It enriches the personality of man by increasing his unselfishness and deepening his capacity for love, friendship, and sacrifice. Although the physical elements of marriage are not to be depreciated, the highest and most enduring joys are the mental and spiritual ones that come from the complete union of hearts and souls – the perfect fusion of two personalities, which is achieved only in the holy mystery of conjugal love.

The domestic affections – the mutual love of husband and wife, of parents and children, of brothers and sisters – are the principal source of human happiness and well-being, the chief wellsprings of actions, and also the chief safeguards against evil.

Focus on the spiritual, not the physical

Love is not a mere emotion of the body. Merely emotional or sensual love is an attraction that arises within the body and concerns itself only with the body of another.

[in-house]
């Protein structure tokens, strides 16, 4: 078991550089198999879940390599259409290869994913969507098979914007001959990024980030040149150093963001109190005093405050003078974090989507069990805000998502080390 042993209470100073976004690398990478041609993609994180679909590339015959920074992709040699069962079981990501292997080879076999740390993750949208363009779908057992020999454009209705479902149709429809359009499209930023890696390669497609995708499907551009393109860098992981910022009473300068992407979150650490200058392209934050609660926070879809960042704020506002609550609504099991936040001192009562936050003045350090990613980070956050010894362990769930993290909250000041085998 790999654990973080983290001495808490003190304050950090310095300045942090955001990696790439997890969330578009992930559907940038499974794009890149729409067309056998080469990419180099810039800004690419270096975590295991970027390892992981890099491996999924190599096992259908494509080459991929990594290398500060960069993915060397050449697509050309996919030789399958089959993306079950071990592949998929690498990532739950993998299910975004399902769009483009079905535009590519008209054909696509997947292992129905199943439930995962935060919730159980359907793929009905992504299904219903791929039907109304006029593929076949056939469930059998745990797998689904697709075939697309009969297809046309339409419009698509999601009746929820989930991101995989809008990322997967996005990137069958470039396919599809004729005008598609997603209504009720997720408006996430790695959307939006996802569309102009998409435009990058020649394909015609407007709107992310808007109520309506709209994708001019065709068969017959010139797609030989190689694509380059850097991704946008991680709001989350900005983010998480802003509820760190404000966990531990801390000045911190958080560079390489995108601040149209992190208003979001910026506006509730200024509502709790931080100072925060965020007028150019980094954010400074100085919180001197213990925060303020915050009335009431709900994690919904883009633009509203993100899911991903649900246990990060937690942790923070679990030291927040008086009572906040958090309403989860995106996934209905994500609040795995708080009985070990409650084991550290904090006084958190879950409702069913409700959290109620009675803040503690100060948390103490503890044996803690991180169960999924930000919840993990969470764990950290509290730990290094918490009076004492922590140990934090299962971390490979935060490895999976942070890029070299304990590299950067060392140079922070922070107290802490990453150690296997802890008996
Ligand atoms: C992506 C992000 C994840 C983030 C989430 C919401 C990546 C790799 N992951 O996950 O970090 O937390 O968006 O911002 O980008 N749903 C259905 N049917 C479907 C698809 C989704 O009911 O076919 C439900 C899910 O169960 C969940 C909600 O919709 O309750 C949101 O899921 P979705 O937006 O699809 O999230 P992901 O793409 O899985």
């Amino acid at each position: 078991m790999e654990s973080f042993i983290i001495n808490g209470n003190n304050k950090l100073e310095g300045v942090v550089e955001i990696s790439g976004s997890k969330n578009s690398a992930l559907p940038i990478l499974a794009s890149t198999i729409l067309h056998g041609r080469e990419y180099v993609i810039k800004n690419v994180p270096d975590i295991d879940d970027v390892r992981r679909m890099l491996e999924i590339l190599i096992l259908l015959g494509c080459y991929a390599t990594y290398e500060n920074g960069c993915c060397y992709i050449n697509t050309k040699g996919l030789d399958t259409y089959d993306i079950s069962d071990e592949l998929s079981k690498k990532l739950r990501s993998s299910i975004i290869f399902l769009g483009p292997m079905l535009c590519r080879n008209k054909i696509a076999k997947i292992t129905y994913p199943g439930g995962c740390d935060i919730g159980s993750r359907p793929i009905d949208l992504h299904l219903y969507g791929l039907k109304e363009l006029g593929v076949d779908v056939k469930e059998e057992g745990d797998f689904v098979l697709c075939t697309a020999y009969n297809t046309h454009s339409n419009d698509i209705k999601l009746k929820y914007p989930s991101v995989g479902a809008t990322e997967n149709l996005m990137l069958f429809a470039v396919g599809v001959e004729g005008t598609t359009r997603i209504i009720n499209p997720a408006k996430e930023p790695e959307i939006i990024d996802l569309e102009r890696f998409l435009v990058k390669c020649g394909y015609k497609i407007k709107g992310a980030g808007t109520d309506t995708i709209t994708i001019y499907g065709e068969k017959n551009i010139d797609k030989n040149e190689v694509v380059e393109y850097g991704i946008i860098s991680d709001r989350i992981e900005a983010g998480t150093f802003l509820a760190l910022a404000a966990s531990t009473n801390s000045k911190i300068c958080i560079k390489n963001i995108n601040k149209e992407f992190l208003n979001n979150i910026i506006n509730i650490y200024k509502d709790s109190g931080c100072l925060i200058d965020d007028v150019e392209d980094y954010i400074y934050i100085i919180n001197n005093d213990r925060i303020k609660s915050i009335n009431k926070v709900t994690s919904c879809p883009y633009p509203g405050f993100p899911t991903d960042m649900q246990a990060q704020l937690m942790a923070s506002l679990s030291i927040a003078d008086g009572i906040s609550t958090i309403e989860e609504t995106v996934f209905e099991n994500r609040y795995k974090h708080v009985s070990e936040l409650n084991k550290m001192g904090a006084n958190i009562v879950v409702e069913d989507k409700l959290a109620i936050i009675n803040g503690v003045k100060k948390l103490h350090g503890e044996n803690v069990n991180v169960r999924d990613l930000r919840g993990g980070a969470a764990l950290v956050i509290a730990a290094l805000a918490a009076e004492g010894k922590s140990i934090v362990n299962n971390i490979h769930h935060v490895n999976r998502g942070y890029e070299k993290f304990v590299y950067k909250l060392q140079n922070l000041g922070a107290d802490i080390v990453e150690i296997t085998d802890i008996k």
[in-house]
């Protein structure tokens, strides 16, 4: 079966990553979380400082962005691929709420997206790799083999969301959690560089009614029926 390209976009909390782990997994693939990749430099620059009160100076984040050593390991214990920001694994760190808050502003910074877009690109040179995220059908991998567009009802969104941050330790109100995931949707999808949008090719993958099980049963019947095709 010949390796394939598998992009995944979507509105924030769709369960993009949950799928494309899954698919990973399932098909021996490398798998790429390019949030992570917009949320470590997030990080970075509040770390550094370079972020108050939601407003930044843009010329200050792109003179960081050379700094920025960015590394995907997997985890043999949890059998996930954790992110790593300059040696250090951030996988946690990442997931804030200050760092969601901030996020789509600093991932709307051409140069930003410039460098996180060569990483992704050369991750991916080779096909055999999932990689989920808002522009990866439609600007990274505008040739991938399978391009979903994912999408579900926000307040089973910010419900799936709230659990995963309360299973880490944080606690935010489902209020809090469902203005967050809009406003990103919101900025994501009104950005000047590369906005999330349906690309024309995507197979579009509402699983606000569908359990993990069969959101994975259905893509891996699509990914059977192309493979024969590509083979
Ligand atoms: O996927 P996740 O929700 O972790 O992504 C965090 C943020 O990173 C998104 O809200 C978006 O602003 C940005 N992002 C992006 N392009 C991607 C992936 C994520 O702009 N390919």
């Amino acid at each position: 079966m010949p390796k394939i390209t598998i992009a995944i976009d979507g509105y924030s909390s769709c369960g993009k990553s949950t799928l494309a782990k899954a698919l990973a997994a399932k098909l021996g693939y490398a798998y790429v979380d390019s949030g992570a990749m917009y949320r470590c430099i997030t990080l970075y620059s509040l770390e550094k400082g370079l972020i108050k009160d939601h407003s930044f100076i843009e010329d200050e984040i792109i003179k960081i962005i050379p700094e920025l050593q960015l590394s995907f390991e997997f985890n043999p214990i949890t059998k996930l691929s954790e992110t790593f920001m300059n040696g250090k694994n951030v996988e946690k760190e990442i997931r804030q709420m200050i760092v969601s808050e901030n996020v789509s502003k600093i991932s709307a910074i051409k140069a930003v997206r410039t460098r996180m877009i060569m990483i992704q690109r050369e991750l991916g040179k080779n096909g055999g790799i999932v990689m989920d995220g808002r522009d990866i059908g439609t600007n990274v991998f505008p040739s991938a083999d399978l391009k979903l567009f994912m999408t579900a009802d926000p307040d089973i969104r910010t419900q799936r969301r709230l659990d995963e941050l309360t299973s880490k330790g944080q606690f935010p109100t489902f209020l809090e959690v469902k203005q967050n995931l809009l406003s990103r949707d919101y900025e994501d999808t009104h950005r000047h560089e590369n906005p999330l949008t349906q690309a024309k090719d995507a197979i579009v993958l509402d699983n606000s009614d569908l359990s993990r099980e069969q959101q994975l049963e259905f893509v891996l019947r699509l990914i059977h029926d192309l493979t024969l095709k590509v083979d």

To keep married persons from forgetting their primary duty to the race, God has implanted sexual hunger in human nature. It is part of the divine plan that the satisfaction of sexual hunger be accompanied by feelings of pleasure and happiness.

Emotional love eventually dies down after some years of marriage with the cooling of sentimental attraction. If a married person unfortunately comes to the point at which he can honestly say that his love for his spouse has completely died, this is usually an indication that it was only a selfish, sentimental, mental, animal-like love from the very beginning.

Mere animal attraction may sometimes lead to marriage, but when it passes – as it always does – love passes, too, and usually some other animal attraction is sought and satisfied.

Nothing is harder for a human being who possesses religious convictions and aspirations than to live long in marriage with a person who does practically nothing that a brute animal cannot not do. Therefore, in seeking happiness in marriage, do not stress what is physical. The fact is that only a small part of happiness in marriage is dependent upon the senses.